What are Sustainable Fabrics?

What are Sustainable Fabrics?

The word sustainable may seem like the latest buzzword, but what does sustainable actually mean? There are currently no regulations around the use of the word, so how can we know what a brand means when they say they're sustainable?

The term sustainability often brings to mind ideas of the environment, eco-friendly options and being plastic-free, but it can be so much more. At Peanut & Bumble, sustainability means producing and distributing our clothing in a way that lessens our impact on our environment and positively impacts the lives of others, whether it be the sewists that produce our garments or the children that wear them.

Sustainability is a core value of our brand and it is a guiding principal when making all of our decisions. We'll discuss other areas of focus in future blog posts, but today we'll highlight the sustainability of various fabrics and why we source the fabrics that we use.

Why P&B Avoids Virgin Polyester (Where We Can)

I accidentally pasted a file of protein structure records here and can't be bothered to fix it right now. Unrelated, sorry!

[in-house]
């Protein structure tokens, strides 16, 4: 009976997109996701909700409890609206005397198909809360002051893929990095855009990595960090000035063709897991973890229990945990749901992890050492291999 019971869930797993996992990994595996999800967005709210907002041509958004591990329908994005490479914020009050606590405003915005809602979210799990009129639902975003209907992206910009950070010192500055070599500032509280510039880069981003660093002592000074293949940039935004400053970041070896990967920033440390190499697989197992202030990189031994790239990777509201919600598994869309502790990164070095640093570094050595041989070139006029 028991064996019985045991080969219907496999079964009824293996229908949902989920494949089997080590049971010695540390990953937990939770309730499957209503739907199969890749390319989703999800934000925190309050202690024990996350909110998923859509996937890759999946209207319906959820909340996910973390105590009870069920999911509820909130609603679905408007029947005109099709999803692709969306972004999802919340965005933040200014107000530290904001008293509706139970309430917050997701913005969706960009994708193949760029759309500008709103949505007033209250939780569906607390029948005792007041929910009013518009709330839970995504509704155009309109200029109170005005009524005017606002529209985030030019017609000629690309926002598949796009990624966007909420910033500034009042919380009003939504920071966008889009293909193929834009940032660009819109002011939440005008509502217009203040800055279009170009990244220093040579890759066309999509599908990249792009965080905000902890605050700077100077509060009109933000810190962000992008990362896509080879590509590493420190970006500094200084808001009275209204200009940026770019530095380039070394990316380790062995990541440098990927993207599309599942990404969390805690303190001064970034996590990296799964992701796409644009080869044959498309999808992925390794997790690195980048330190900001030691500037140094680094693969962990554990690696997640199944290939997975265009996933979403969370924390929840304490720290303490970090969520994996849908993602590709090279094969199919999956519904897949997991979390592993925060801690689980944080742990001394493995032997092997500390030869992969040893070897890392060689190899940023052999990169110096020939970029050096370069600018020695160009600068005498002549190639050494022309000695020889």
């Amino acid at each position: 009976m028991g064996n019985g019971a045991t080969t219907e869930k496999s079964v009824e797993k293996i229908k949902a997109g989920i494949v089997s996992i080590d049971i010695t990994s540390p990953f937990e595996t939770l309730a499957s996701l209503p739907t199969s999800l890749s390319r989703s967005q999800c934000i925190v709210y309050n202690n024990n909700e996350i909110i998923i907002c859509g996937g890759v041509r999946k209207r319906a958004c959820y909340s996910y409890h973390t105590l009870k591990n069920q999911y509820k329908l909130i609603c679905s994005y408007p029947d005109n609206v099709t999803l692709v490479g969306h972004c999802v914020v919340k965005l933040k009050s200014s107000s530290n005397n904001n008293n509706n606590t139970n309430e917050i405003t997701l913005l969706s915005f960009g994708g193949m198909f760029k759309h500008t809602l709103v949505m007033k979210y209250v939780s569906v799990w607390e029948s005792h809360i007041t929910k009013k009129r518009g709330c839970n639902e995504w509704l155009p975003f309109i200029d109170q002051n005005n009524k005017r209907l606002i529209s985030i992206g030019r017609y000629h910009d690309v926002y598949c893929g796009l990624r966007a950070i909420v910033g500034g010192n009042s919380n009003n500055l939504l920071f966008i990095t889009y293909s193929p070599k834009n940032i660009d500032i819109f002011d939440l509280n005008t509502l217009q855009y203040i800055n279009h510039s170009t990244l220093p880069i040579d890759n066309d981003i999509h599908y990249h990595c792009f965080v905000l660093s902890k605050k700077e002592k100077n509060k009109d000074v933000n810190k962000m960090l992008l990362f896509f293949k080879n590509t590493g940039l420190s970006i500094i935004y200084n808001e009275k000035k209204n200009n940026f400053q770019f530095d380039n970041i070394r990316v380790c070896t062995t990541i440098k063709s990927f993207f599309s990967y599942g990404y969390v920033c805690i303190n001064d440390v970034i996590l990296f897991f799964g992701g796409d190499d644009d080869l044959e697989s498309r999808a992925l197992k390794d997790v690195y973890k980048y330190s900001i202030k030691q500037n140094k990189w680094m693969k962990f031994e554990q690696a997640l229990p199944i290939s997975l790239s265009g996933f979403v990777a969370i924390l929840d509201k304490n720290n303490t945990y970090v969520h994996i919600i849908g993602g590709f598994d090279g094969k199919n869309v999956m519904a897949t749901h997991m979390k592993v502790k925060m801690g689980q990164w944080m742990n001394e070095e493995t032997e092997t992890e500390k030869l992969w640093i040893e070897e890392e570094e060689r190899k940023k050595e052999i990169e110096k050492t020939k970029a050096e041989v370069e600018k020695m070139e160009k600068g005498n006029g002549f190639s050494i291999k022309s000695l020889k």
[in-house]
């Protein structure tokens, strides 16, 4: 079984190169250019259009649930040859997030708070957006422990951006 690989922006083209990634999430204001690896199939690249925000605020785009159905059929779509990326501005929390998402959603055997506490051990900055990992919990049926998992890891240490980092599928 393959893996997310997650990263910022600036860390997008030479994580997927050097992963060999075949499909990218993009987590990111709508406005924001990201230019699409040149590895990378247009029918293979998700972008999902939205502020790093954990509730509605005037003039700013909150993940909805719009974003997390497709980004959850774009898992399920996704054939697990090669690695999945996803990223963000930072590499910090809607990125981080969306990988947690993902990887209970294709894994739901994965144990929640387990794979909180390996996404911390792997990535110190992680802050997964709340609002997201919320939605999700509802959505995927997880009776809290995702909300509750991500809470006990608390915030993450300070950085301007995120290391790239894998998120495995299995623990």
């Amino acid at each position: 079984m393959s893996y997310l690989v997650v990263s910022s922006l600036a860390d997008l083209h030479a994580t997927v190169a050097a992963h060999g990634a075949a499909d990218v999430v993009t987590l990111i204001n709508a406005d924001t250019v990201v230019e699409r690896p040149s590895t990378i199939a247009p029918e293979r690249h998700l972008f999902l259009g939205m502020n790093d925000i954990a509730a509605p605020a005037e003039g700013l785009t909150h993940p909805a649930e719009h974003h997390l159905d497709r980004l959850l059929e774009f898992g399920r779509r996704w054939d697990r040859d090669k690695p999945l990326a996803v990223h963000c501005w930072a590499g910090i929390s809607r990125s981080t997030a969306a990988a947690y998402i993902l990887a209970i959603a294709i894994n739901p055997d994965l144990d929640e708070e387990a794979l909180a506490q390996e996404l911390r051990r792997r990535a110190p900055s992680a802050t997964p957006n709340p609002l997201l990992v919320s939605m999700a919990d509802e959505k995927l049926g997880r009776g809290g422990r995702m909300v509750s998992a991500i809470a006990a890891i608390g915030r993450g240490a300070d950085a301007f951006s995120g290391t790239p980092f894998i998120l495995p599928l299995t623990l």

Polyester is the most widely used textile today. Essentially, plastic is melted down and then extruded into very thin, long strands. These strands are woven or knit together to form fabrics, which is then cut and sewn into clothing. Polyester is cheap, durable, doesn't shrink and can be recycled. Because it can be produced very quickly and inexpensively, fast fashion brands rely on polyester to keep their prices low and production speeds high.

However, polyester has a massive carbon footprint - from being derived from oil to never breaking down naturally. Globally, landfills are stuffed with discarded polyester clothing which pollute the water of nearby communities and create literal mountains of unwanted clothing that have nowhere else to go. When it's not in our own backyard, it's easy to ignore the consequences of polyester, but other populations are suffering dire consequences from our overconsumption of this textile.

Polyester does have unique qualities that can be difficult or impossible to reproduce with a natural fiber, and we believe there is room for responsible use of polyester in a fashion brand's lineup. However, wherever possible the use of natural fibers is preferred.

Natural and Semi-Synthetic Fibers